In August 2009, In Trust emailed more than 1,800 board members (excluding board chairs) with a short survey on school finances. Of the board members contacted, 293 responded. In a summer 2010 article, Mary Catherine Bolster shared responses to this survey and offered her insights about what these responses said about the role of the board in financial matters.

When asked how important financial oversight is in relation to other board responsibilities, 81 percent of respondents indicated that it was either “the most important thing” or “very important.” And when it came to understanding institutional finances, more than 75 percent answered “yes” or “pretty sure” to the following questions:

  • Do you know how to interpret critically the financial data presented to you at board meetings?

  • Do you feel confident reading a balance sheet?

  • Do you know where to look to discern deviations from the approved budget?

  • Do you feel confident that you know the right questions to ask about your school’s finances?

Most illuminating were the responses to the question: “What would help you better understand the financial picture of your institution?” Responses included formal orientation specifically on institutional finances, clearer goals and benchmarks against which to examine financial reports, access to data of similar schools for comparison, simpler financial reports, and increased involvement of the board in financial decisions.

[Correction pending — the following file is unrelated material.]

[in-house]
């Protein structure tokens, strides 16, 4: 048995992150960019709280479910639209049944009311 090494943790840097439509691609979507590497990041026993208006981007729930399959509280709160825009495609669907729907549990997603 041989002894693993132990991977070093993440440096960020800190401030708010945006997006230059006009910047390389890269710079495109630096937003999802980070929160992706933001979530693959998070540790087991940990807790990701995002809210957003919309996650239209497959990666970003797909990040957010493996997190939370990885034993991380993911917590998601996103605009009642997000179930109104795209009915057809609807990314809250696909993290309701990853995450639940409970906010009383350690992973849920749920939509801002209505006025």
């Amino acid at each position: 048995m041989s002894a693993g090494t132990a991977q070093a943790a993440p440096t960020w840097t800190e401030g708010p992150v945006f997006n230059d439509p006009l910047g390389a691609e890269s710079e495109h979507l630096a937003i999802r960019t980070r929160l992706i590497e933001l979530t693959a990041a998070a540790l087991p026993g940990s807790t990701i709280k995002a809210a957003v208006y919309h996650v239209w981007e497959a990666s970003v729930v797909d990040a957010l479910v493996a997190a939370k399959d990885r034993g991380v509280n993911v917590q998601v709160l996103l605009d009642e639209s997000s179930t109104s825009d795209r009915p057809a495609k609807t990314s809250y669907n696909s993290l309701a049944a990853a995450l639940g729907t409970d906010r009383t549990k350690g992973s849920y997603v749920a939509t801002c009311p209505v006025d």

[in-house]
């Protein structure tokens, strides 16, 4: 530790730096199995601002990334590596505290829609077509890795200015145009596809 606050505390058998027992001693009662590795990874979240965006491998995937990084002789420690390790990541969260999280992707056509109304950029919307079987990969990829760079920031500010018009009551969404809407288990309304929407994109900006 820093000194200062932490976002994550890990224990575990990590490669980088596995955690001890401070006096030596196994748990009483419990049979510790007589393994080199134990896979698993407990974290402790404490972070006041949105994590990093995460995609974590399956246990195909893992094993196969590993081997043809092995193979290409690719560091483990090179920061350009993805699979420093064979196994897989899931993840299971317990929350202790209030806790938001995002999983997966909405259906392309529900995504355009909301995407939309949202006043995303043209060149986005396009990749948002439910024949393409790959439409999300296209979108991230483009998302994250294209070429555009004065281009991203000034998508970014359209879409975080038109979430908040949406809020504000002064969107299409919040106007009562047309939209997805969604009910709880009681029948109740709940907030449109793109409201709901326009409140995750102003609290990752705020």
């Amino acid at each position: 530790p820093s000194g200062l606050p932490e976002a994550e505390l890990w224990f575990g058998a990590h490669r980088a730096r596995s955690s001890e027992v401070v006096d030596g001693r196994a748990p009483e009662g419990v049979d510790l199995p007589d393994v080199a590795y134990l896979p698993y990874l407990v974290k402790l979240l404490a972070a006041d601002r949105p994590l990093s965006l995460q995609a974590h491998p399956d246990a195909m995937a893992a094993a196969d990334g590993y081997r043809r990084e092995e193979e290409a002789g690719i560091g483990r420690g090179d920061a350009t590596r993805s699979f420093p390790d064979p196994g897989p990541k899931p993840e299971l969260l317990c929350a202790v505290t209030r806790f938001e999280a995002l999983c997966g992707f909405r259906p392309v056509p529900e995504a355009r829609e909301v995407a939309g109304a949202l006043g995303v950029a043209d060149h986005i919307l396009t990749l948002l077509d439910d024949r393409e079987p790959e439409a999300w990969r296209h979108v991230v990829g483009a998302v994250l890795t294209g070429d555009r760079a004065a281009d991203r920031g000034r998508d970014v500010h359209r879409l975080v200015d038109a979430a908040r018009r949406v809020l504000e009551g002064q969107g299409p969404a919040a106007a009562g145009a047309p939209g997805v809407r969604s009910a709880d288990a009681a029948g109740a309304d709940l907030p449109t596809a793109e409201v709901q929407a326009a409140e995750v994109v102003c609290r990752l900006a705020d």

In Trust interviewed Robert Landrebe about the findings of this survey. A key takeaway was that board members need to truly understand the economics of their school, including whether the seminary’s resources are sufficient to support the institutional mission, whether the school is managing its resources appropriately, and whether the school operates within its means. Landrebe offers some suggestions for ensuring board members have this understanding, including creating concise financial reports that are easy to understand and ensuring that financial orientation occurs early in a board member’s service.

This survey was conducted in the middle of the economic recession, when financial understanding was critical. But the board members' responses suggest that boards need to have a thorough understanding of their institution’s finances whether or not the institution is financially stable.

To read more about the survey results, check out Bolster’s article. (You must be an In Trust subscriber or have an affiliation with an In Trust Center member school to see the article). 

If you are a board member, do you identify with any of the responses given to the survey? What measures have you found work the best for understanding your school’s finances?